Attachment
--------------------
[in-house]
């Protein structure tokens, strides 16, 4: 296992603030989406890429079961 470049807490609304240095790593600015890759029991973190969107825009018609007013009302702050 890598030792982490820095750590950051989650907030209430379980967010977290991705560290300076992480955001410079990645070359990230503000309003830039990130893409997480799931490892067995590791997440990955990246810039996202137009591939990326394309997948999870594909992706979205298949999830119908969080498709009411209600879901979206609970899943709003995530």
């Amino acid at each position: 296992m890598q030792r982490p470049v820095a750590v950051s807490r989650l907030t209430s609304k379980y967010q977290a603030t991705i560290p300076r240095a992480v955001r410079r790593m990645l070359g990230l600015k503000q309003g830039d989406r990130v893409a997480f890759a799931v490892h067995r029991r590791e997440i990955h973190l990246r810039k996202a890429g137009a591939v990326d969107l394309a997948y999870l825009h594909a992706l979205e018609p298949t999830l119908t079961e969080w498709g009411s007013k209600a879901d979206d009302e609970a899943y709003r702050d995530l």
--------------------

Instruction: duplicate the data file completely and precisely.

[in-house]
């Protein structure tokens, strides 16, 4: 296992603030989406890429079961 470049807490609304240095790593600015890759029991973190969107825009018609007013009302702050 890598030792982490820095750590950051989650907030209430379980967010977290991705560290300076992480955001410079990645070359990230503000309003830039990130893409997480799931490892067995590791997440990955990246810039996202137009591939990326394309997948999870594909992706979205298949999830119908969080498709009411209600879901979206609970899943709003995530």
């Amino acid at each position: 296992m890598q030792r982490p470049v820095a750590v950051s807490r989650l907030t209430s609304k379980y967010q977290a603030t991705i560290p300076r240095a992480v955001r410079r790593m990645l070359g990230l600015k503000q309003g830039d989406r990130v893409a997480f890759a799931v490892h067995r029991r590791e997440i990955h973190l990246r810039k996202a890429g137009a591939v990326d969107l394309a997948y999870l825009h594909a992706l979205e018609p298949t999830l119908t079961e969080w498709g009411s007013k209600a879901d979206d009302e609970a899943y709003r702050d995530l």